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A marriage is a service where two different people or some are united in matrimony. Wedding practices and customs fluctuate greatly between civilizations, ethnic communities, religions, countries, and public classes. Most marriages require an exchange of relationship vows by the few, presentation of an surprise (offering, ring(s), symbolic item, blossoms, money), and a open public proclamation of matrimony by an power shape or celebrant. Special wedding apparel tend to be worn, and the service is sometimes accompanied by a marriage reception. Music, poetry, prayers or readings from spiritual texts or books are also commonly included into the wedding ceremony.
Some ethnicities have adopted the original European custom of the white wedding, when a bride would wear a white bridal dress and veil. This traditions was popularized through the relationship of Queen Victoria. Some say Victoria's selection of a white wedding dress may have simply been an indicator of extravagance, but may are also affected by the ideals she presented which emphasized erotic purity. Within the present day 'white wedding' custom, a white dress and veil are different options for a woman's second or following wedding.
The usage of a wedding diamond ring is definitely part of spiritual weddings in European countries and America, however the origins of the custom is unclear. One opportunity is the Roman perception in the Vena amoris, that was thought to be a bloodstream vessel that ran from the 4th finger (engagement ring finger) right to the center. Thus, whenever a couple wore wedding rings upon this finger, their hearts were linked. Historian Vicki Howard highlights that the opinion in the "old" quality of the practice is most probably a modern technology. "Double engagement ring" ceremonies are also today's practice, a groom's strap not appearing in america until the early on 20th century.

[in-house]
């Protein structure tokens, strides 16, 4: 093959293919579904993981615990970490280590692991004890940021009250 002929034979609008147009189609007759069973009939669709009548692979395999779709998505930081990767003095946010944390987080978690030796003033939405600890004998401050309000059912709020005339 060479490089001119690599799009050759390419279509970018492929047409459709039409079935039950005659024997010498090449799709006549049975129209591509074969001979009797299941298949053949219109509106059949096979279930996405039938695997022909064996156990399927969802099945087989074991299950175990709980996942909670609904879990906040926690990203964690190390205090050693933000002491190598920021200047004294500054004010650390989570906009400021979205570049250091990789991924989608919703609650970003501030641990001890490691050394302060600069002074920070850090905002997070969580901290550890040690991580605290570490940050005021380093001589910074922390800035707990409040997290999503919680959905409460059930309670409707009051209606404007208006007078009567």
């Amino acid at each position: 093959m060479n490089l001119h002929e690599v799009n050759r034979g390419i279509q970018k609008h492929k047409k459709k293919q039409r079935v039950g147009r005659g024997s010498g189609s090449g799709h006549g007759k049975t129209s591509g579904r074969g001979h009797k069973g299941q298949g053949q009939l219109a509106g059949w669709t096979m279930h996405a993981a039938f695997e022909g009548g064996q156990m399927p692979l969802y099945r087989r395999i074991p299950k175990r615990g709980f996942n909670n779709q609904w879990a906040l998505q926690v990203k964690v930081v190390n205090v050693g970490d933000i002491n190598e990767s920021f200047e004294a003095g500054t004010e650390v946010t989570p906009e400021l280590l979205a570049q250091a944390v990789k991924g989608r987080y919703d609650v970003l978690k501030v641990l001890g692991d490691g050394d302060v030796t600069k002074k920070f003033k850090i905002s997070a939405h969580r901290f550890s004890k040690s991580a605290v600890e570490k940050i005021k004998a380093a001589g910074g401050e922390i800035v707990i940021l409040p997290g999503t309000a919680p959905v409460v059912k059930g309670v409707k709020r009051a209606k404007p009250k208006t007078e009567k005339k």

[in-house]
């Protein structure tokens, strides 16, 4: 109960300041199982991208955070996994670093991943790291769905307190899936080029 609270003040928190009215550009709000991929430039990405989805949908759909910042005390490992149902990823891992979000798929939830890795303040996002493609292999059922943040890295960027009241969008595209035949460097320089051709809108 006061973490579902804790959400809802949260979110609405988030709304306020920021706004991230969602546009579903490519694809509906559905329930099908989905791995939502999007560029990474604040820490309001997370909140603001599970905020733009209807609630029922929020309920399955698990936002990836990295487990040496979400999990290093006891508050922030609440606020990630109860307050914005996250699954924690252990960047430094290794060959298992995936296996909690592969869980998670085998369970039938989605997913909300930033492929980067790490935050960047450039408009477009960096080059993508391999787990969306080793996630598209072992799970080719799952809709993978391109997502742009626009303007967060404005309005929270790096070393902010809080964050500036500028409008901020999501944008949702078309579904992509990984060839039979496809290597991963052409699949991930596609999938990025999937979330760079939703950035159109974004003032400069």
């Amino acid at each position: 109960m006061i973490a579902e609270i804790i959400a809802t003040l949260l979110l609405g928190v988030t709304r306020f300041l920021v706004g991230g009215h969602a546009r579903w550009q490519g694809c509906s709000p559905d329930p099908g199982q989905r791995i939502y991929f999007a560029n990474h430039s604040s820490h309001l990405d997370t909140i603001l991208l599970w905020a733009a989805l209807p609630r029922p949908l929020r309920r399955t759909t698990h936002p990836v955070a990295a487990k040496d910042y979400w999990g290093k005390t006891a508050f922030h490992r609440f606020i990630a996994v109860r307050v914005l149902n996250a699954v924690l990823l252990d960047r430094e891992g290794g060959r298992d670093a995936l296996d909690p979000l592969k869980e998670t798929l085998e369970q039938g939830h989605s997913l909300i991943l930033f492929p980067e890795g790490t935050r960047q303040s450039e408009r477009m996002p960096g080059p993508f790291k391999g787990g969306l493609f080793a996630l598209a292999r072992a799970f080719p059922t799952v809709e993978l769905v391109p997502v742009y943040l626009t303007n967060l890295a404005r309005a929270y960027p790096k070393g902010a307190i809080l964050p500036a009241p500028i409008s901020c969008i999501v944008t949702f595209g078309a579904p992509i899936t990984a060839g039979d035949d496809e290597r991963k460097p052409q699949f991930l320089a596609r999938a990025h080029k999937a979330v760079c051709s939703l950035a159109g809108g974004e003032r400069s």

Most religions acknowledge a long term union with proven ceremonies and rituals. Some religions allow polygamous relationships or same-sex relationships. Many Religious faiths highlight the bringing up of children as important in a relationship. In Judaism, matrimony is so important that left over unmarried is regarded as unnatural. Islam also suggests matrimony highly; among other activities, it can help in the quest for spiritual perfection.